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The American Analog Set:: Set Free (Album Review)

In contrast to contemporary music world’s penchant for volatility and evolution, The American Analog Set, throughout their decade-spanning career, have changed very little. While they evaded bandwagons and poseur-dom, the Austin-based quintet had, to date, quietly churned out six full-lengths, numerous singles and EPs; given the addition of Set Free to their already impressive collection, it simply gets better.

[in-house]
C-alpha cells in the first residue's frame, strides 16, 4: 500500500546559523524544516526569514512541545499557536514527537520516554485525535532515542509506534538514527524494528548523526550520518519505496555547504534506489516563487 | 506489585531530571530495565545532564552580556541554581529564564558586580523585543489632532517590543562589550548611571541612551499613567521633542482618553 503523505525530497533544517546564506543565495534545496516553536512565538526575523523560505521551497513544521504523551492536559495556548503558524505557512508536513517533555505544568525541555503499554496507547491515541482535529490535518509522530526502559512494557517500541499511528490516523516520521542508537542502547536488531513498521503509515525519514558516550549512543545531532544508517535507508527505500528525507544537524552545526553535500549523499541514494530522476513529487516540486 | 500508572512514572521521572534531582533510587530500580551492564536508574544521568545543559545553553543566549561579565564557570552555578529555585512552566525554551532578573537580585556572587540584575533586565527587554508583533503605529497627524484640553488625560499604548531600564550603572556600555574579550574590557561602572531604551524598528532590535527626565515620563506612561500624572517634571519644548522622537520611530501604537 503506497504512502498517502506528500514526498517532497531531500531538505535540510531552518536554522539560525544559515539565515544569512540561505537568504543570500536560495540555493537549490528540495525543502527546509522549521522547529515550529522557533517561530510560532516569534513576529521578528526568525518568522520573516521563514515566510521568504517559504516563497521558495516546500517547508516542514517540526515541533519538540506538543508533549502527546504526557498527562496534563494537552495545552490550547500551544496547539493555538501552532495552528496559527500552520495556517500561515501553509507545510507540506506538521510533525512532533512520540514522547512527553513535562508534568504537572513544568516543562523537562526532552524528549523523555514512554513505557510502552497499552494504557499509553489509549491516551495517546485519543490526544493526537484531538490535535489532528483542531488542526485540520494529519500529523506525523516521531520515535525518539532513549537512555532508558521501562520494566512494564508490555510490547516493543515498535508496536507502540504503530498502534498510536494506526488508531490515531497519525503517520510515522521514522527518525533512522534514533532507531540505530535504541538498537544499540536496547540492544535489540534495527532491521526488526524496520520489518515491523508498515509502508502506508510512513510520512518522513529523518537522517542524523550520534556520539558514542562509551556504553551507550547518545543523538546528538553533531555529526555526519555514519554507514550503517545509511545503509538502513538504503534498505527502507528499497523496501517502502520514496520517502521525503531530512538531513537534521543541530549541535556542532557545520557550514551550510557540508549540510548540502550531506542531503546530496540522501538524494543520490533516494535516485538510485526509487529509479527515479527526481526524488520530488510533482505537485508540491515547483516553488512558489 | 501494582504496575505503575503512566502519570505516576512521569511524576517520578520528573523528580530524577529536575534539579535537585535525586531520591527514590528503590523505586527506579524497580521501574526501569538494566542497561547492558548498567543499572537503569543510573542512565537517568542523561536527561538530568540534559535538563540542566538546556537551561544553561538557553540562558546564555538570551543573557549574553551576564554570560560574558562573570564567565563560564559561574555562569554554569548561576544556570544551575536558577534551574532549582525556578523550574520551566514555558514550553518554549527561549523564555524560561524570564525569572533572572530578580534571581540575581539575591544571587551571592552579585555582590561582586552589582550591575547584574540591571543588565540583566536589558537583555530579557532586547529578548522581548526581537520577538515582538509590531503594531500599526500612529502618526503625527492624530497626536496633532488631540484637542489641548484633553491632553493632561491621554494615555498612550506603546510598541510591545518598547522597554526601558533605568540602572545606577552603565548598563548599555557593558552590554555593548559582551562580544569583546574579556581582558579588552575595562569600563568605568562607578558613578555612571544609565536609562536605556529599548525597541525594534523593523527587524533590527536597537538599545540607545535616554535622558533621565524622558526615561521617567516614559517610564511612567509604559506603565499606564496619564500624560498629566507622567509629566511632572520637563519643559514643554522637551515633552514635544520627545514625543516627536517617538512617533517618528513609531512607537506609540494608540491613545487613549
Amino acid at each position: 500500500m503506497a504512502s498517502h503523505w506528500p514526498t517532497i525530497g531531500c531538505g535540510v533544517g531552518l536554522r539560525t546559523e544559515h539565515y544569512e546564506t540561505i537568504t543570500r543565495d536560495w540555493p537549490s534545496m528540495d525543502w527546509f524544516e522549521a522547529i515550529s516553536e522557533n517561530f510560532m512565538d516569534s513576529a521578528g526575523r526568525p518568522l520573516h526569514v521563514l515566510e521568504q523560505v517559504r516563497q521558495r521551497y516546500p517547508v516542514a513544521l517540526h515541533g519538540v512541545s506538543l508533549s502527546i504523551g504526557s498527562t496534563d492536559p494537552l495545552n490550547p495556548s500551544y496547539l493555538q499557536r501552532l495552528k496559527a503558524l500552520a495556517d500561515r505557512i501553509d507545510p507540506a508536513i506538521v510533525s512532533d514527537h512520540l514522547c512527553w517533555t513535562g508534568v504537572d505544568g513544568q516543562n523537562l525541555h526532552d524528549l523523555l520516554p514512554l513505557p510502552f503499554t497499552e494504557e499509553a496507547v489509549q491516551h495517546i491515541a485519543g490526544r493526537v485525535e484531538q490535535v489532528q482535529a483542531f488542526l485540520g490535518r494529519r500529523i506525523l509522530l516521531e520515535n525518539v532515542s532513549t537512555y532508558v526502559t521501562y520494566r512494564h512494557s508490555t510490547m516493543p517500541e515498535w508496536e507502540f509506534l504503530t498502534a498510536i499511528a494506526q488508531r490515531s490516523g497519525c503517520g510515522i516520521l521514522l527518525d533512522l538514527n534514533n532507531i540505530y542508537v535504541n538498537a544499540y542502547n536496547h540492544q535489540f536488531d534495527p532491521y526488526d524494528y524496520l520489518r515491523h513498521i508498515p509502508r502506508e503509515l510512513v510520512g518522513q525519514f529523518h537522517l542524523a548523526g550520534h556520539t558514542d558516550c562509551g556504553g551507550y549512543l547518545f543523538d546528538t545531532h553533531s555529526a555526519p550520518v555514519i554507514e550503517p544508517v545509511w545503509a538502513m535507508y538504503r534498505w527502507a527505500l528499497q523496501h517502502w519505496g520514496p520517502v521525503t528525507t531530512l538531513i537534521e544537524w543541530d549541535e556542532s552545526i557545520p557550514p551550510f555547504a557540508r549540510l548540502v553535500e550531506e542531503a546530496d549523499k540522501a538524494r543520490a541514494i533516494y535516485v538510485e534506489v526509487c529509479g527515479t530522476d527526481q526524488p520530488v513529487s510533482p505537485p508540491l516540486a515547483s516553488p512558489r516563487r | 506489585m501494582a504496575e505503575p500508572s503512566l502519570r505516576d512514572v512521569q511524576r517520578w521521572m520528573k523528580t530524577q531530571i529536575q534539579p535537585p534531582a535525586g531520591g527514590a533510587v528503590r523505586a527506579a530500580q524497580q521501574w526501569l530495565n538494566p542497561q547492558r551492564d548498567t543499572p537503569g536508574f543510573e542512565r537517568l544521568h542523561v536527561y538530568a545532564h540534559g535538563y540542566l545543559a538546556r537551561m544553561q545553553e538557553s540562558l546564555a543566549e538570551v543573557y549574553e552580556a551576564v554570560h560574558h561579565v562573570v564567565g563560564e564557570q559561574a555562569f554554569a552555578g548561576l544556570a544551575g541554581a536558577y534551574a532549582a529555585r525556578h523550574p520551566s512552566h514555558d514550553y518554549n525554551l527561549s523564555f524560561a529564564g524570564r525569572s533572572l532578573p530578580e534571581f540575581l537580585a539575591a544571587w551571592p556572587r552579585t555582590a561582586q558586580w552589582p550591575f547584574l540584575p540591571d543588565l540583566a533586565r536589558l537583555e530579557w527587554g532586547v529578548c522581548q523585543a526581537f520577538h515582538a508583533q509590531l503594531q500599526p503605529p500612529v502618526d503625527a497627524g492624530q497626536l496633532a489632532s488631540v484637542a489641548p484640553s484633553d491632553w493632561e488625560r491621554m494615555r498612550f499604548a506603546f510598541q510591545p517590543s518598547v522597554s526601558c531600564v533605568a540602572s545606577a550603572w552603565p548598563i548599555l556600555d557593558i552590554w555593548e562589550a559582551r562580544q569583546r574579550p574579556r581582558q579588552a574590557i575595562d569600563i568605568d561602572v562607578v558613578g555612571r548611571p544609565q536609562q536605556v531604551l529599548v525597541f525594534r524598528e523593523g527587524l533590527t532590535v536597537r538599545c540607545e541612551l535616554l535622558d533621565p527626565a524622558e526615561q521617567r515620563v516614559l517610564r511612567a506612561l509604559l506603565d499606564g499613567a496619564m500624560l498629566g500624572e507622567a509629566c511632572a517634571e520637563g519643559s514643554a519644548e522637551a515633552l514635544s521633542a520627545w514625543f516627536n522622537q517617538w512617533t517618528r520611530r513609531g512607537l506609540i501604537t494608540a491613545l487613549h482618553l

Set Free gives 2001’s Know by Heart – critically acclaimed and widely regarded as Amanset’s masterpiece – a serious run for its money. Unlike the band’s previous effort, the rather patchy and under-whelming Promise of Love, Set Free reverts to a format of consistency; while Amanset’s subtleties reach certain depths, there is not a dud to be heard. Their qualities lie within, in their precision and abundant maturity: the simplicity in which the typical Amanset song takes root is what makes Set Free tick. To strip Set Free down is to reveal the simplicity in its unvarnished nakedness. The guitar riffs that lace standout tracks “Born on the Cusp” and “The Green Green Grass” would sound unmistakably trite were they not interwoven with a small assemblage of layers. On the contrary, Set Free is far from panoramic; Amanset’s lo-fi tendencies require that the instruments employed do not fight for space, and instead allow for the thread of the album to unravel and slowly expose its suitably flowing hooks. The American Analog Set’s reverence reaches a peak with “She’s Half,” during which a steady and unremarkable progression of chords provides a platform for Andrew Kenny’s raspy whispers. Motionlessness aside, it is moving, duly matched by the hypnotic “Sharp Briar,” which sees Sean Ripple’s vibraphone move to center stage – if a stage were ever set. Upon beholding Set Free, it is obvious that The American Analog Set are a band that have never been destined to move mountains; the band’s long-running consistency suggests their lack of interest in doing so. Set Free is bound with sincerity, exemplifying the workings of a band absolutely content to continue writing subtly accessible indie-pop songs that both relax and conjure warmth. Although fans cannot be certain of Amanset’s presence in a decade’s time, they can be confident that, if still creating together, they will remain as cerebral, wistful and charming as ever. (Reviewed by Mike Wright)